for(int i=0; i<rows; i++) {
        matrixExt[i][0] = matrixExt[i][cols+1] = 0x7fffffff; // WRONG INDEXES!!!!!!
        for(int j=0; j<cols; j++) {
            matrixExt[0][j] = matrixExt[rows+1][j] = 0x7fffffff; //WRONG INDEXES!!!!!!
            matrixExt[i+1][j+1] = matrix[i][j];
        }
    }
    

    Into

    for(int i=0; i<rows; i++) {
        matrixExt[i+1][0] = matrixExt[i+1][cols+1] = 0x7fffffff; // CORRECT INDEXES!!!!!!
        for(int j=0; j<cols; j++) {
            matrixExt[0][j+1] = matrixExt[rows+1][j+1] = 0x7fffffff; // CORRECT INDEXES!!!!!!
            matrixExt[i+1][j+1] = matrix[i][j];
        }
    }
    

    Or something like this:

    for(int i=0; i<rows+2; ++i)
        matrixExt[i][0] = matrixExt[i][cols+1] = Integer.MAX_VALUE;
    
    for(int j=0; j<cols+2; ++j)
        matrixExt[0][j] = matrixExt[rows+1][j] = Integer.MAX_VALUE;
    
    for(int i=0; i<rows; i++)
        for(int j=0; j<cols; j++)
            matrixExt[i+1][j+1] = matrix[i][j];
    

    Then you may remove that "margins" line.


  • 0
    E

    Thanks for the comment. Actually, that margin line was treated as a base case because we cannot start from the extended boundary. For the boundary condition, I was talking about the for loop in helper. If matrix is not extended, we need to check for the boundary condition in the for loop and it would reduce efficiency.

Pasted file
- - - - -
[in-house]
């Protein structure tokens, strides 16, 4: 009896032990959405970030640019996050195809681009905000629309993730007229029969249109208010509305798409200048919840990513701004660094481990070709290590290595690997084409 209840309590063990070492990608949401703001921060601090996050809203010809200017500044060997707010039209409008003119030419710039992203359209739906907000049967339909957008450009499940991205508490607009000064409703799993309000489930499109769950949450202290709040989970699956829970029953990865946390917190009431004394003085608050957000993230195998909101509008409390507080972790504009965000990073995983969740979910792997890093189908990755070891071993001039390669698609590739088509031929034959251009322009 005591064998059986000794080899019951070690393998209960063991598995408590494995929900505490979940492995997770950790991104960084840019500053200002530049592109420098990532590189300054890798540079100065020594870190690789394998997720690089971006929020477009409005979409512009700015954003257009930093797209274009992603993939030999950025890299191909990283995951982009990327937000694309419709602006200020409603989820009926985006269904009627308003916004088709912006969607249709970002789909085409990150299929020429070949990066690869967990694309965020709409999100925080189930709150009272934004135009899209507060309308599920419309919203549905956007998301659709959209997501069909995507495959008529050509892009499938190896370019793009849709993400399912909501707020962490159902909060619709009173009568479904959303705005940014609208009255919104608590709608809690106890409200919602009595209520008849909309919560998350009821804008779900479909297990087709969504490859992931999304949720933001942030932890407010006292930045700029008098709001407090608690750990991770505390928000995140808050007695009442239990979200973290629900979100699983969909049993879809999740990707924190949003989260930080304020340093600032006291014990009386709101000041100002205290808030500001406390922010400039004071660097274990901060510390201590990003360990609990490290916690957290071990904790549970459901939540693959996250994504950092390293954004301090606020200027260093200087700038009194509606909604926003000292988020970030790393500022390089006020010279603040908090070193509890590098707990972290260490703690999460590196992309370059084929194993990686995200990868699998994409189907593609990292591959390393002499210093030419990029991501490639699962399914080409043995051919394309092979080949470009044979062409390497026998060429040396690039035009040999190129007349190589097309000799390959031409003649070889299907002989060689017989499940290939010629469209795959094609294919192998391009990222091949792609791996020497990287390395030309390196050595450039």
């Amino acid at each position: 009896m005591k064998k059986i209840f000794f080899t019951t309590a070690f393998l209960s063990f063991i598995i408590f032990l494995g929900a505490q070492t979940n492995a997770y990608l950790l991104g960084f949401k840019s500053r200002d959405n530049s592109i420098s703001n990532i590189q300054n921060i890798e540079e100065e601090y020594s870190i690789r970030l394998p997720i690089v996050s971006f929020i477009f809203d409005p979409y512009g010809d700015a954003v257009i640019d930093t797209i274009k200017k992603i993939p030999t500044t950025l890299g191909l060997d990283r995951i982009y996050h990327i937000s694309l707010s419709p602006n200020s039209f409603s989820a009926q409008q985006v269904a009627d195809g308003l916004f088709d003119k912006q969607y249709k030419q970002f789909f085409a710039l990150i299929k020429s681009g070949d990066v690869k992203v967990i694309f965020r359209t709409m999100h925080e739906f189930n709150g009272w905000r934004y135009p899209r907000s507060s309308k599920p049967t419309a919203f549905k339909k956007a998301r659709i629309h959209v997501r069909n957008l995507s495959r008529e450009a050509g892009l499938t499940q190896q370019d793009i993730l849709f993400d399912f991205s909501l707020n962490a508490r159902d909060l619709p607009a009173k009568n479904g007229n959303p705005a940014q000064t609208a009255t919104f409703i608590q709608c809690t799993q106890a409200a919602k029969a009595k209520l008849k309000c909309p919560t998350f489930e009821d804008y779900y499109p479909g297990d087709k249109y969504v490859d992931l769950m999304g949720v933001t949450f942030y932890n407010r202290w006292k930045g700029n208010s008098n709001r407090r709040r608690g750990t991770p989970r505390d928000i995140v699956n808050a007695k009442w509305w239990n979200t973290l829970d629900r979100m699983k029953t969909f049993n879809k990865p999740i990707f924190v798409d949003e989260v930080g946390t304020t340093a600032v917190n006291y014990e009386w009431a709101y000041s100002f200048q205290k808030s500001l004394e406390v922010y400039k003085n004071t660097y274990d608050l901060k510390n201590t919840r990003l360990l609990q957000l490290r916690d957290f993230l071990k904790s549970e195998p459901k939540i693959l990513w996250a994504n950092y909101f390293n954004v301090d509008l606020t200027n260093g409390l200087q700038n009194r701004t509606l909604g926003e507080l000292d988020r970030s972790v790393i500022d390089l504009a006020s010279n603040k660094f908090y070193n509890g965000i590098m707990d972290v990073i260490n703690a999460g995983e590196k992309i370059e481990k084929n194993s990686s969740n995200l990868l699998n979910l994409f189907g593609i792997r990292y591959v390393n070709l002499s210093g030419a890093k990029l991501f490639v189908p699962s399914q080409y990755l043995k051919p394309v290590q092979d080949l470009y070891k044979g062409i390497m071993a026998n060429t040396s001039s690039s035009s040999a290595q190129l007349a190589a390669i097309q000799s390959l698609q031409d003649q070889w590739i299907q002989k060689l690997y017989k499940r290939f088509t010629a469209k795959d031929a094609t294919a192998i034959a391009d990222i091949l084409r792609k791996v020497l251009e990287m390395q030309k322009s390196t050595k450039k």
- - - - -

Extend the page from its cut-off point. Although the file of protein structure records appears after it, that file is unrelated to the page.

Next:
• 0

    Yes. I understand what you are trying to do with the matrixExt. But you didn't get what I said.

    In your plan, the matrix, for example:

    1  1
    2  3 
    

    will become

    0    inf   inf    0
    inf  1     1     inf
    inf  2     3     inf
    0    inf   inf    0
    

    If so, it is totally ok.

    However, your code produces this:

    inf  inf   0      inf
    inf   1    1      inf
    0     2    3      0
    inf  inf   0      0
    

    Because your indexes are WRONG when you set those INT_MAXes.
    It should be [i+1] and [j+1] instead of [i] and [j] for the matrixExt!

    You may wonder why you still get AC. That is because your "margins" line saved you.

    if(i==0 || i==rows+1 || j==0 || j==cols+1) return 0; // margins
    

    Even if all boundaries are set to zero as the default. The margins line will still make the code right.

    And if you set the "INF" boundaries correctly, you CAN REMOVE that margins line. Because you will never enter those areas since they are INT_MAX!

    But you have both. Therefore, you can either stop setting the boundary to INT_MAX or stop using "margins".


  • 0
    E

    I see the problem now. I have corrected the mistake in the code now. Thanks for pointing it out!


  • 0

    Hi @dietpepsi, since you authored the problem, I wanted to ask you how we could solve the problem using bottom-up DP instead of top-down DP. Any suggestion? Some guy suggested that you can use topological sort to get the right processing order...


  • 0

    Yes. You can do that. I even have a code running bottom up. It's just not worth it...

    And you are right, you need toposort and then solve. That's why it's not worth it. The top down is more intuitive and less code and faster...